I’ve experienced a few games now from Magic Cube, and while they’ve always sounded interesting on paper, they never quite seem to come together like you would hope. Their latest, Mirror Land ($0.99), is a monster-collecting RPG built around a cute idea. The game uses your actual location and allows you to summon monsters based on that information. The farther you are from where you first started up the game, the more interesting and unusual creatures you’ll find. It’s obviously inspired by Pokemon GO, but it works a little differently in practice. The game attached to that cool idea, on the other hand, is simultaneously the best I’ve played from this developer so far and yet still quite flawed.
Mirror Land tries to spin some kind of story around a world parallel to our own where people battle using special creatures called Fingermons that apparently come from our real world. Or something like that. There are evil clones, the hero has amnesia and can’t remember their surely uneventful past, and rivals a-plenty. The plot is rolled out in conversations that occur before and after completing story missions, events that become so spaced out over time that it was hard to remember how things connected. Not that it really matters. This isn’t the sort of thing you’re going to play for its story.
No, you’re probably here to collect monsters and do battle, and I can happily tell you that there’s plenty of both things going on in this game. The only way to earn monsters is through summoning, but there are a few ways to go about that. The splashy location-based summoning lets you call a monster using either easily-obtained coins or somewhat harder-to-come-by cubes. You can only summon once in any given location, at least for a certain period of time. It seemed to refresh after around a day. Your initial location when you start the game seems to be set as the home lab in-game, and monsters you summon near that lab will almost always be disappointing and mostly the of the same type. Head a little farther afield and you might find something interesting, though.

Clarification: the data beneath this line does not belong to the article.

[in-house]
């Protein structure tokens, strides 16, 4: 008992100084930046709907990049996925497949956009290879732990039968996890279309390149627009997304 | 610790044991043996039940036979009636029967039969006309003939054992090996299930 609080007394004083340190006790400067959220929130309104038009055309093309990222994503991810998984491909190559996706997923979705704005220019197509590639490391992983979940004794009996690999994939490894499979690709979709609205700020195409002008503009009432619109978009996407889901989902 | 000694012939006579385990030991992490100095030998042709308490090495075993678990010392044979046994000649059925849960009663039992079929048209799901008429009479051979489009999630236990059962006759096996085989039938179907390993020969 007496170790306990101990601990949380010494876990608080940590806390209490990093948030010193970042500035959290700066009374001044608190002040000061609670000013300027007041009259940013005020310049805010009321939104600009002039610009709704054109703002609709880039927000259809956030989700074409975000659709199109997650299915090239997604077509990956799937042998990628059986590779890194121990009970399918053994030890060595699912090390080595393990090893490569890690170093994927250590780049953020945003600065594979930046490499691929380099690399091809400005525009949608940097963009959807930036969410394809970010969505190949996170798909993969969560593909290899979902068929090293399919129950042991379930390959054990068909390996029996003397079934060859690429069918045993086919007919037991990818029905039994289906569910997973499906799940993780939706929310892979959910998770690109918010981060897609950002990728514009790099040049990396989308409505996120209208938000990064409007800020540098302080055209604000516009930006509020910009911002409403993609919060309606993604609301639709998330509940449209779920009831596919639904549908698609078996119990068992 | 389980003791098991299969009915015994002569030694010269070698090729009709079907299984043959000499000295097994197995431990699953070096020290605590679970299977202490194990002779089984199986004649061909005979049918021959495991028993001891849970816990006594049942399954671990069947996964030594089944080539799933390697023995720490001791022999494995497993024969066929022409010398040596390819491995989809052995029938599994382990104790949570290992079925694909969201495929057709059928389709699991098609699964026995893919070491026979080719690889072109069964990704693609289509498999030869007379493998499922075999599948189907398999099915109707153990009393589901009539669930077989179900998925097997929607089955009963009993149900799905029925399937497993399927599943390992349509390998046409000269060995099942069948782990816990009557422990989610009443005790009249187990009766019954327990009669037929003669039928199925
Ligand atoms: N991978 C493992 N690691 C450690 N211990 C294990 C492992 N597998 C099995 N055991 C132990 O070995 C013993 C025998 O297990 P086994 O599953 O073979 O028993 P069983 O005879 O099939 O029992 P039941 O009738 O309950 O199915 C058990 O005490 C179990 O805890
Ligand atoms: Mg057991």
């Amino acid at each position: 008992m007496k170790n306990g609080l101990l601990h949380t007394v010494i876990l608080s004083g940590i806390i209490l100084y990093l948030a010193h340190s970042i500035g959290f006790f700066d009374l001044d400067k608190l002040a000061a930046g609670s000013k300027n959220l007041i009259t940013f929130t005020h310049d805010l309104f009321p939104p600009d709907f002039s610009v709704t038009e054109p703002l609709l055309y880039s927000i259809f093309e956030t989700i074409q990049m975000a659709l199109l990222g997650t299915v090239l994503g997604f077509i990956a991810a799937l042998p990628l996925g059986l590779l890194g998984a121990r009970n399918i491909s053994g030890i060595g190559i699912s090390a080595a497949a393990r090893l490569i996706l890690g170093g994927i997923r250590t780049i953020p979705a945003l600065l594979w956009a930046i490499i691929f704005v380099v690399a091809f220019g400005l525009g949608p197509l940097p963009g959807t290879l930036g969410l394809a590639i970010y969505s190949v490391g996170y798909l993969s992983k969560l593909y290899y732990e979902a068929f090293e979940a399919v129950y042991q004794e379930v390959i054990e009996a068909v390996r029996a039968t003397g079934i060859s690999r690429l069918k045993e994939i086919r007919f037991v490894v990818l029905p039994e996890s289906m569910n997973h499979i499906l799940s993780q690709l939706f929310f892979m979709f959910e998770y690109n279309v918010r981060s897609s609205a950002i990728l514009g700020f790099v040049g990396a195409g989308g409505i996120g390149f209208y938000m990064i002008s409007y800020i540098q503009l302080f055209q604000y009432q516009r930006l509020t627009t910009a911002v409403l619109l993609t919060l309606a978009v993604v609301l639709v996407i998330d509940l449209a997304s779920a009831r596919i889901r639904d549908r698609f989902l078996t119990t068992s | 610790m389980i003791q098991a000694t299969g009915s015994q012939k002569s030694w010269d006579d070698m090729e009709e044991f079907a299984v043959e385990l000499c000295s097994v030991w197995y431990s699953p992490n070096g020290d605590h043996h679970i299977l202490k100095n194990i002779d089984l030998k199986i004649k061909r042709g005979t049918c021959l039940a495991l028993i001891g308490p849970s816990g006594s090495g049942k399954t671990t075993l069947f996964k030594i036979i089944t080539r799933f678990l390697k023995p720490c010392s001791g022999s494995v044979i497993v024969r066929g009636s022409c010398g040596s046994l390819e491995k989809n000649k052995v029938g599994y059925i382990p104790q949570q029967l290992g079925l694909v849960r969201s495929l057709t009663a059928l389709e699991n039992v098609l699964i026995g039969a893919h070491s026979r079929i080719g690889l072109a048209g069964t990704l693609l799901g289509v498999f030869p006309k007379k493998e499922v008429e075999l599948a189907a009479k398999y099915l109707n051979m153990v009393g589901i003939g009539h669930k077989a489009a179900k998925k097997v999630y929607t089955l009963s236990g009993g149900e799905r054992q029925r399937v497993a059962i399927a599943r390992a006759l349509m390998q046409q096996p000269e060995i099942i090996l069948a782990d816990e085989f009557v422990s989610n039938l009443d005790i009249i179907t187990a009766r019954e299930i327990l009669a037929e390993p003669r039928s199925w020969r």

Most of your monsters will probably come from the standard summoning, however, which doesn’t involve your location at all. Instead, you choose which of the three types of summon you want to perform, pay the required amount of coins, and collect a random Fingermon whose rarity more or less corresponds with how much you spent. Basically, you can summon a pretty weak bronze character after every couple of battles, hang in there for a bit and get a more useful silver character, or wait until Lucifer dons a knitted sweater and nab a powerful gold character. Mirror Land contains no IAPs whatsoever, so the only way to fill out your collection of monsters is to grind those coins.